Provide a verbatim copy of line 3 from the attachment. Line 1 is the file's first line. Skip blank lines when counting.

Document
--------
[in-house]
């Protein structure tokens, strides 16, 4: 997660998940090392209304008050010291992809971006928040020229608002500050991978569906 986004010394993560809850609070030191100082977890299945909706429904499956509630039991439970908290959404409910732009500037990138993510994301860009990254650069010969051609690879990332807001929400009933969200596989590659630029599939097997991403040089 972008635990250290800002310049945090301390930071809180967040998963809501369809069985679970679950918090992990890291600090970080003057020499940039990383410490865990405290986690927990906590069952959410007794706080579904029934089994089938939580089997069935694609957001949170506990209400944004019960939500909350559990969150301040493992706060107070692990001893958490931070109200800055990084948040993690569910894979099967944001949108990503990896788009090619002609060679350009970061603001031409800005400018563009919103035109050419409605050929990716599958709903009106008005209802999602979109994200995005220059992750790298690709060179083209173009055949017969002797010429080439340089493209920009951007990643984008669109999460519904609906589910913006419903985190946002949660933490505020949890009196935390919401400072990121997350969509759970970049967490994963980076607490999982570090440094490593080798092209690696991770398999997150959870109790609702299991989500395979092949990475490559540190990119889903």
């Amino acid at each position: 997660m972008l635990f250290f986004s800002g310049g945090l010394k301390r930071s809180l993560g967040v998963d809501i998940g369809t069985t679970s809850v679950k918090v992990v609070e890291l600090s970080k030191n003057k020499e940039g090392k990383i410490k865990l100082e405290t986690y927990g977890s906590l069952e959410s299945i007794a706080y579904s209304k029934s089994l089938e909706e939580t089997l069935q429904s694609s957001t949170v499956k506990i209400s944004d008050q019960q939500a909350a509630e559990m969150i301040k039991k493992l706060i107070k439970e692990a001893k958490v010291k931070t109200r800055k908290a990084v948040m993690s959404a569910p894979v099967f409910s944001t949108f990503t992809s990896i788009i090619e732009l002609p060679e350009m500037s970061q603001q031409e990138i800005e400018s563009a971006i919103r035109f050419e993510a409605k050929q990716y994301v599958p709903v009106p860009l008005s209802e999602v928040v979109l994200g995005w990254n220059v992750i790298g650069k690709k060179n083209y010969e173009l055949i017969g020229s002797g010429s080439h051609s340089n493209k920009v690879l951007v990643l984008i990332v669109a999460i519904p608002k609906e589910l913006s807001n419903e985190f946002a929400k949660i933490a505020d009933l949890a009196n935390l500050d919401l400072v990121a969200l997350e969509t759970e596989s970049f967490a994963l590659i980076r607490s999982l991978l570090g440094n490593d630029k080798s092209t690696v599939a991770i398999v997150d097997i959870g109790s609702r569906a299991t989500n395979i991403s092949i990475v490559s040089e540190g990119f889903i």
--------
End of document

């Amino acid at each position: 997660m972008l635990f250290f986004s800002g310049g945090l010394k301390r930071s809180l993560g967040v998963d809501i998940g369809t069985t679970s809850v679950k918090v992990v609070e890291l600090s970080k030191n003057k020499e940039g090392k990383i410490k865990l100082e405290t986690y927990g977890s906590l069952e959410s299945i007794a706080y579904s209304k029934s089994l089938e909706e939580t089997l069935q429904s694609s957001t949170v499956k506990i209400s944004d008050q019960q939500a909350a509630e559990m969150i301040k039991k493992l706060i107070k439970e692990a001893k958490v010291k931070t109200r800055k908290a990084v948040m993690s959404a569910p894979v099967f409910s944001t949108f990503t992809s990896i788009i090619e732009l002609p060679e350009m500037s970061q603001q031409e990138i800005e400018s563009a971006i919103r035109f050419e993510a409605k050929q990716y994301v599958p709903v009106p860009l008005s209802e999602v928040v979109l994200g995005w990254n220059v992750i790298g650069k690709k060179n083209y010969e173009l055949i017969g020229s002797g010429s080439h051609s340089n493209k920009v690879l951007v990643l984008i990332v669109a999460i519904p608002k609906e589910l913006s807001n419903e985190f946002a929400k949660i933490a505020d009933l949890a009196n935390l500050d919401l400072v990121a969200l997350e969509t759970e596989s970049f967490a994963l590659i980076r607490s999982l991978l570090g440094n490593d630029k080798s092209t690696v599939a991770i398999v997150d097997i959870g109790s609702r569906a299991t989500n395979i991403s092949i990475v490559s040089e540190g990119f889903i």